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Can Single Sex Schools Shrink the Achievement Gap?


Four Girls Prep Girls Holding College Banner and Sweatshirt

Back in October of 2016, I asked: Do Single Sex Schools Hurt Or Help Students? I shared recent research on the subject which, like the majority of educational research, came down to… we’re not sure.

In this interview, Janelle Bradshaw, Superintendent of Public Prep Academies, explains what she believes are the benefits.

New York School Talk: How and why did you decide to open a network of all-girls schools?

Janelle Bradshaw: Girls Prep opened with the ideas of choice and equity in mind. We believe firmly that the option to select a single-sex education for your child should not be a privilege reserved for the affluent. Any family, regardless of zip code, should have access to a tuition-free, high-quality single-sex school for their children. Additionally, in examining the achievement gap in education and the economic and social corollaries of this gap, we identified developmental differences and learning styles among males and females as a challenge looming largely unaddressed by traditional public schools in large urban districts. The leadership of Girls Prep set out to level the playing field by offering a free, public, single-gender choice to every girl in New York City, irrespective of family income or background. In doing so, we aim to prove that, in a single-gender environment that nurtures and champions the gifts of every child, girls from disadvantaged urban backgrounds can compete and achieve at the same high levels as their more privileged and affluent peers.

NYST: What are the benefits of single-sex education for girls? What are some of the drawbacks?

JB: In our single-sex model, we place a large emphasis on character development and our core values of merit, responsibility, scholarship and sisterhood. Our girls are empowered to speak up and speak out with determination and confidence. They become empathetic leaders with bold intellect. The single-sex setting has also been linked to developing resilience and perseverance in young students.

On the academic front, the consequences of single-sex education appear to be significantly favorable for low-income and minority students. Disadvantaged students in single-sex schools, compared to their counterparts in coeducational schools, demonstrate higher achievement outcomes on standardized tests in mathematics, reading, science, and civics.

NYST: Where do your students end up going for high school and college, and how do you think your schools contributed to their success? Do they have any trouble adjusting to a co-ed setting?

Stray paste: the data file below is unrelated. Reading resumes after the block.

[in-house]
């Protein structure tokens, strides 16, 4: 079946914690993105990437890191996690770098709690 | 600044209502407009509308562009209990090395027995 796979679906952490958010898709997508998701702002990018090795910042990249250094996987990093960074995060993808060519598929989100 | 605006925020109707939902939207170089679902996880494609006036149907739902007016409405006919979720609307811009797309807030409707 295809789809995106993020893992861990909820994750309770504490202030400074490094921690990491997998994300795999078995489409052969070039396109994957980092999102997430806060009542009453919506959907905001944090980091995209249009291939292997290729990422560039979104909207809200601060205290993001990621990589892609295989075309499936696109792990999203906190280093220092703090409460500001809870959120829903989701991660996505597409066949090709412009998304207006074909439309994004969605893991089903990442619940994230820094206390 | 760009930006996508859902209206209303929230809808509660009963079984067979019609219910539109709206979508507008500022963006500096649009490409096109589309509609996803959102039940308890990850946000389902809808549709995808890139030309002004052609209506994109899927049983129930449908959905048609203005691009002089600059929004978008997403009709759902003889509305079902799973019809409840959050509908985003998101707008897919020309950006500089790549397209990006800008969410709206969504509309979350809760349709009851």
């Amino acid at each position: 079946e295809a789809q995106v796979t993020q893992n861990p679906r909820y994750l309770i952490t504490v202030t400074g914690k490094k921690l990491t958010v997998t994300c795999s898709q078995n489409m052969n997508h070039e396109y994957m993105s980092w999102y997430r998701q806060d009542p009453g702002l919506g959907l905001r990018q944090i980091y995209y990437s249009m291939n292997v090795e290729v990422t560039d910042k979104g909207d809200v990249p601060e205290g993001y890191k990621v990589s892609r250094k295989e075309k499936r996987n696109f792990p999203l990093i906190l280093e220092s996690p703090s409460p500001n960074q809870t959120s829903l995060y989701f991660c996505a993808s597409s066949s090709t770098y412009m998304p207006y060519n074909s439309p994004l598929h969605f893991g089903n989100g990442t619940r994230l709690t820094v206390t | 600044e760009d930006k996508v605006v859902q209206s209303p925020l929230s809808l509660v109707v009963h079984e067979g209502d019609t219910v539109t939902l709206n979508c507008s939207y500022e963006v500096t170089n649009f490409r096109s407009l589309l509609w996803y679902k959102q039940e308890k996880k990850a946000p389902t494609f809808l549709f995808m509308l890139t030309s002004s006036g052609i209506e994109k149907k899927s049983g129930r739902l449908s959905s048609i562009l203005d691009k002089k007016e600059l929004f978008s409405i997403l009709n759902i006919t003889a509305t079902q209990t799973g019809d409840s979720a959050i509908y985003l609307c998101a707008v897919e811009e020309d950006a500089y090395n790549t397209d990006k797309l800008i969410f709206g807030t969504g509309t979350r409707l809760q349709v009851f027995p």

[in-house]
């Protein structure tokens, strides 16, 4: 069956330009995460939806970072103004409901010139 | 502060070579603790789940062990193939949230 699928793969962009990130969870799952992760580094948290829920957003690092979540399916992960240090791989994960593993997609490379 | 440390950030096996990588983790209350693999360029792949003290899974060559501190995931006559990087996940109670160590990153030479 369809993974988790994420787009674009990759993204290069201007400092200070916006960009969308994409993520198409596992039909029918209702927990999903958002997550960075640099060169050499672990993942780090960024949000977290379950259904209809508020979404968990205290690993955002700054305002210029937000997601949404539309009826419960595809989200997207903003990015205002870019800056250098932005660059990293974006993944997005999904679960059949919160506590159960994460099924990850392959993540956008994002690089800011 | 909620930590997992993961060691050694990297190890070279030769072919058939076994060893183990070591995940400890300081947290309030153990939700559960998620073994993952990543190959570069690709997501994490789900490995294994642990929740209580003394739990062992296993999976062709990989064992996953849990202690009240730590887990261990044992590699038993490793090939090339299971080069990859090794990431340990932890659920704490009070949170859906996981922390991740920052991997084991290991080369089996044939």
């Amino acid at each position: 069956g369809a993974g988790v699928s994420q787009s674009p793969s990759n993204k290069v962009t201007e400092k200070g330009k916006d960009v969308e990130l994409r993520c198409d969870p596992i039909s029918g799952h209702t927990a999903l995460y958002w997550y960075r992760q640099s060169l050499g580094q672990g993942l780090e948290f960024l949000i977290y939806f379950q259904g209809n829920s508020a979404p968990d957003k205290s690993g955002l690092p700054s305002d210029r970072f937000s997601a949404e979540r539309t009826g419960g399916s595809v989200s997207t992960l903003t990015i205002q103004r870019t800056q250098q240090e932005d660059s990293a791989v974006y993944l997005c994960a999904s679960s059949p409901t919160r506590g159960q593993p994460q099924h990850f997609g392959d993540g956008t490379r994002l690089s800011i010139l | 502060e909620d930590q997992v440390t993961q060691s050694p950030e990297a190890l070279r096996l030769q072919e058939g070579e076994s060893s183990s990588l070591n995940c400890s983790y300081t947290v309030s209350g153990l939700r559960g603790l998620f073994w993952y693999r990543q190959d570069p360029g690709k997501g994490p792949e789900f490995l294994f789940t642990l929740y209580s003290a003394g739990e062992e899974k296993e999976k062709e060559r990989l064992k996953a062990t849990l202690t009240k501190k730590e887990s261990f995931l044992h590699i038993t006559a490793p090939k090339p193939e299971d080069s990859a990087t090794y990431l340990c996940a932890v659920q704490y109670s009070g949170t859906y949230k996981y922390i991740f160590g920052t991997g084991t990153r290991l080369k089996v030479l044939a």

JB: Girls Prep Lower East Side is now a premier feeder of talented young female scholars to leadership development programs that prepare and place outstanding elementary and middle school students in top, independent high schools and ultimately in prestigious colleges. This includes Prep for Prep, TEAK, the Oliver Scholars, and A Better Chance. Indeed, Girls Prep alumnae are either now attending or been accepted into an impressive array of private independent schools, including Phillips Exeter Academy, Riverdale Country Day School, Packer Collegiate Institute, The Hill School, Poly Prep Country Day School, and boarding schools including Deerfield, The Dublin School in New Hampshire, and Suffield Academy and The Hotchkiss School in Connecticut.

Since 2013, Girls Prep has had six graduating classes of 8th graders. There are about 400 Girls Prep alumnae now enrolled in grades nine through twelve. While a few have matriculated into single sex environments for their HS experience such as Cardinal Spellman, Cathedral HS, and Young Women’s Leadership Academy, the majority matriculate into co-educational high school environments.  Our alumnae and their families have reported that the leadership skills and strong academic preparation have contributed to them excelling in those environments as well. And ninety percent of the inaugural graduating classes of Girls Prep 8th graders from 2013 and 2014 are now, as freshmen and sophomores, attending or were accepted into some of the finest colleges and universities in the country, including Yale, Howard, Skidmore, Tufts, Cornell and Brandeis.

Starting in middle school, Girls Prep provides scholars with access to pre-college programs where they spend time living and learning on campuses across the country. These partnerships include opportunities at Smith College, Barnard University, Stephens College, Cornell University and Georgetown University. Many of our alumnae tell us it was these experiences that were formative in preparing them for a successful transition to college. We also have a Director of Alumni Engagement who provides support for our alumnae to ensure that they are on track to college and remain  on the path to on time graduation when they matriculate. 

NYST: Since public and charter schools need to be open to all, how are you legally able to operate single-sex schools? 

JB: Under the laws of New York State for admission to a public school, Girls Prep requires no tuition or admission tests and are open to any student who is eligible for the graders and gender served at the school. Admission to Girls Prep is also not limited on the basis of intellectual ability, measures of achievement or aptitude, athletic ability, disability, race, creed, national origin, religion, or any other ground that would be unlawful. We work closely with SUNY to ensure we are adhering to all legal requirements of operating our schools, including the regulations that allow for our single-sex model.

NYST: What grades are open to new students? How can families apply? Where can they learn more?

JB: Girls Prep accepts students in all grades, PreK-8th, as long as space is available. Families can apply by visiting our website at or calling our Admissions office at 212-346-6000 x117.